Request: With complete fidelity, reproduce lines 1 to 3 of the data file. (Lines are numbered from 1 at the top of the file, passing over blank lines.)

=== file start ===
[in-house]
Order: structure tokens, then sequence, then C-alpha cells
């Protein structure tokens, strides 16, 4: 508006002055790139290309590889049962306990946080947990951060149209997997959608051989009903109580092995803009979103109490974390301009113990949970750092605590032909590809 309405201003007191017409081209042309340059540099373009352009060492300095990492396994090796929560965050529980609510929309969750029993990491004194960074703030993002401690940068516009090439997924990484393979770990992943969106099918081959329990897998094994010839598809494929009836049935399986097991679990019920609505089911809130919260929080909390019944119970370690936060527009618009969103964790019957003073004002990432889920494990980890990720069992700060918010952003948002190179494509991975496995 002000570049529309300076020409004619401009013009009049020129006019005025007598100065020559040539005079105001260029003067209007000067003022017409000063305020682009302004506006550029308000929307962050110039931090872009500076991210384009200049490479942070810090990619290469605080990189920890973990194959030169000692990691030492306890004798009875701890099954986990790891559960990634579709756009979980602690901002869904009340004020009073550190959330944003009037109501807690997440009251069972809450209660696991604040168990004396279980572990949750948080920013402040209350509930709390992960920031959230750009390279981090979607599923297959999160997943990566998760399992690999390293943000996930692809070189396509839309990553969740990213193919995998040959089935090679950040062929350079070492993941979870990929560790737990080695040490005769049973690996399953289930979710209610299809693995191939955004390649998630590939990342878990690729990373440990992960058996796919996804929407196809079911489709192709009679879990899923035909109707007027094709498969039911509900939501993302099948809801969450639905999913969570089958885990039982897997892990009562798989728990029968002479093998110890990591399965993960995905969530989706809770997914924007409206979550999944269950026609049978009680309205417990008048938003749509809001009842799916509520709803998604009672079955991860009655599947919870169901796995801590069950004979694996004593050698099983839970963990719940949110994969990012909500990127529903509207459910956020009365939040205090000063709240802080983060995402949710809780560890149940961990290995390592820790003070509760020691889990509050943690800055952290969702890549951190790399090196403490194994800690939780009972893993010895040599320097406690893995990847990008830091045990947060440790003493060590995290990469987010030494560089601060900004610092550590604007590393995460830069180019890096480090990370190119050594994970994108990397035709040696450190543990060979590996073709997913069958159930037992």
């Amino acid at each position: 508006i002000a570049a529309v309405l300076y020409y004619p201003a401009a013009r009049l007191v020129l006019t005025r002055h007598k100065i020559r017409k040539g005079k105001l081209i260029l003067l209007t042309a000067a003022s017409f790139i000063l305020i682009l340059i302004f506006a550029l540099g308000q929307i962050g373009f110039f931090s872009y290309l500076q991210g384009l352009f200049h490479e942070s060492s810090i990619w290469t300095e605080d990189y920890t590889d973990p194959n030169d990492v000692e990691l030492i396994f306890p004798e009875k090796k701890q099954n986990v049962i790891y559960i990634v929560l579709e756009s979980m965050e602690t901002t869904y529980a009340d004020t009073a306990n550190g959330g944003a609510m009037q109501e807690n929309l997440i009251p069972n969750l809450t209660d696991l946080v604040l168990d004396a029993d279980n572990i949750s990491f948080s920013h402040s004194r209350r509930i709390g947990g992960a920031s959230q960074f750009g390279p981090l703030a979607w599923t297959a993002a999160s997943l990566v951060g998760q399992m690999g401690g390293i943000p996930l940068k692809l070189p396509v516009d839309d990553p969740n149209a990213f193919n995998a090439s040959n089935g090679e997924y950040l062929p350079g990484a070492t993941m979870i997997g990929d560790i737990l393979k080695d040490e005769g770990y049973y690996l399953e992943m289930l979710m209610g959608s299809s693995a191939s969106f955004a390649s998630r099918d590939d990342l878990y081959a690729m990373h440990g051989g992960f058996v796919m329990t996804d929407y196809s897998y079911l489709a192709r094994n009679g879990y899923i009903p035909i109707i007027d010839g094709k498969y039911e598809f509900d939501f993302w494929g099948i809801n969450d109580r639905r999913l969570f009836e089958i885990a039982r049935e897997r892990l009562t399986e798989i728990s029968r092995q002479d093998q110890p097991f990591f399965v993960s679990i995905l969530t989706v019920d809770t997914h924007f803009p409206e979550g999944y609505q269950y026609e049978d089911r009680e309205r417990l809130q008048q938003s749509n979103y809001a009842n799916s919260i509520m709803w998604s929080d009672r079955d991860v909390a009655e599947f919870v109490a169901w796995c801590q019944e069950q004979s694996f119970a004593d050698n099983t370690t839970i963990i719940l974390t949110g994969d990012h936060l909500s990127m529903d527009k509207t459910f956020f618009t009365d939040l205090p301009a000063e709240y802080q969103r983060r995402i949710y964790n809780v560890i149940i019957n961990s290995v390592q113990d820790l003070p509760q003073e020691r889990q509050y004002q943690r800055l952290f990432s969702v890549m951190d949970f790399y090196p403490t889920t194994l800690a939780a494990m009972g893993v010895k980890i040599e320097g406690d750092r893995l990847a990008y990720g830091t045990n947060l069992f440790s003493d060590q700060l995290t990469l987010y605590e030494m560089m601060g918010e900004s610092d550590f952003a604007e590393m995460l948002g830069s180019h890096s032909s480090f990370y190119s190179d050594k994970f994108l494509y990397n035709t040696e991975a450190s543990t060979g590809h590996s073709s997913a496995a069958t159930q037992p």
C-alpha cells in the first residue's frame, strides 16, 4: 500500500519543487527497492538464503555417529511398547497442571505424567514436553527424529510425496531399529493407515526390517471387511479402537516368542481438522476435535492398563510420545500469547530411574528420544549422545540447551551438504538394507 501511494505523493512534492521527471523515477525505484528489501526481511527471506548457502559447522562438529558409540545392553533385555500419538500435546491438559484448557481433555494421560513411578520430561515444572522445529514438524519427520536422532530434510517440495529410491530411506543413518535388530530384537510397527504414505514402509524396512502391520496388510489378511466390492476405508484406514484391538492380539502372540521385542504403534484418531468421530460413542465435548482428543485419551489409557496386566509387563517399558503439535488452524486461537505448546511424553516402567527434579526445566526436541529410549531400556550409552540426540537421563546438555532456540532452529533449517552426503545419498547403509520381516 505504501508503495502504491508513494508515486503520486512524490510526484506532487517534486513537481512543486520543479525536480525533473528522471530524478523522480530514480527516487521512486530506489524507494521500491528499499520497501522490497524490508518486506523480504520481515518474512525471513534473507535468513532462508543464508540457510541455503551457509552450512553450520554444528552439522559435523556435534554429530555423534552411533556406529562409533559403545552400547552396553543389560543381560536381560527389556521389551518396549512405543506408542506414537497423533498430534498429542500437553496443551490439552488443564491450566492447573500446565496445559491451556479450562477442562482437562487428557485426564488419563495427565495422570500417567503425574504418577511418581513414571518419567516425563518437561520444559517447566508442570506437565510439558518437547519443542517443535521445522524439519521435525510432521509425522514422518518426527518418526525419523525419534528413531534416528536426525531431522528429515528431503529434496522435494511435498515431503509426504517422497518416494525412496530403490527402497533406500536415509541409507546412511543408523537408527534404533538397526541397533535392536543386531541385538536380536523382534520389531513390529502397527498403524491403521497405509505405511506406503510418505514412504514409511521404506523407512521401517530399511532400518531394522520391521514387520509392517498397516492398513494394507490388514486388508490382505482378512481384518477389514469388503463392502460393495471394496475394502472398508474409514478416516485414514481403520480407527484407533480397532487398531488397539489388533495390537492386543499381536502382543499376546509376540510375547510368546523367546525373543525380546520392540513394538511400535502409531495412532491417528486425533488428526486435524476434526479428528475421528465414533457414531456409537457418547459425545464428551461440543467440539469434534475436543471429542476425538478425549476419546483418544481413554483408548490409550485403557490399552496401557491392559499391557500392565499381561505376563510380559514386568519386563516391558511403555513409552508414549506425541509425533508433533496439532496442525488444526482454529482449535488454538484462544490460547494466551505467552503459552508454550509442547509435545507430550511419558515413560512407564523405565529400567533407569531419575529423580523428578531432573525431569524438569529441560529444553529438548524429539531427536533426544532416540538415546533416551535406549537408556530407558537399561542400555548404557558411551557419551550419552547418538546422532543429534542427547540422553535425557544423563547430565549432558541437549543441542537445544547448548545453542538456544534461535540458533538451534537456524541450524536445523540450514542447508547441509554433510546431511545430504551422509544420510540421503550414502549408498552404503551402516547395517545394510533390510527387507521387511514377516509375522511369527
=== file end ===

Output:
[in-house]
Order: structure tokens, then sequence, then C-alpha cells
């Protein structure tokens, strides 16, 4: 508006002055790139290309590889049962306990946080947990951060149209997997959608051989009903109580092995803009979103109490974390301009113990949970750092605590032909590809 309405201003007191017409081209042309340059540099373009352009060492300095990492396994090796929560965050529980609510929309969750029993990491004194960074703030993002401690940068516009090439997924990484393979770990992943969106099918081959329990897998094994010839598809494929009836049935399986097991679990019920609505089911809130919260929080909390019944119970370690936060527009618009969103964790019957003073004002990432889920494990980890990720069992700060918010952003948002190179494509991975496995 002000570049529309300076020409004619401009013009009049020129006019005025007598100065020559040539005079105001260029003067209007000067003022017409000063305020682009302004506006550029308000929307962050110039931090872009500076991210384009200049490479942070810090990619290469605080990189920890973990194959030169000692990691030492306890004798009875701890099954986990790891559960990634579709756009979980602690901002869904009340004020009073550190959330944003009037109501807690997440009251069972809450209660696991604040168990004396279980572990949750948080920013402040209350509930709390992960920031959230750009390279981090979607599923297959999160997943990566998760399992690999390293943000996930692809070189396509839309990553969740990213193919995998040959089935090679950040062929350079070492993941979870990929560790737990080695040490005769049973690996399953289930979710209610299809693995191939955004390649998630590939990342878990690729990373440990992960058996796919996804929407196809079911489709192709009679879990899923035909109707007027094709498969039911509900939501993302099948809801969450639905999913969570089958885990039982897997892990009562798989728990029968002479093998110890990591399965993960995905969530989706809770997914924007409206979550999944269950026609049978009680309205417990008048938003749509809001009842799916509520709803998604009672079955991860009655599947919870169901796995801590069950004979694996004593050698099983839970963990719940949110994969990012909500990127529903509207459910956020009365939040205090000063709240802080983060995402949710809780560890149940961990290995390592820790003070509760020691889990509050943690800055952290969702890549951190790399090196403490194994800690939780009972893993010895040599320097406690893995990847990008830091045990947060440790003493060590995290990469987010030494560089601060900004610092550590604007590393995460830069180019890096480090990370190119050594994970994108990397035709040696450190543990060979590996073709997913069958159930037992």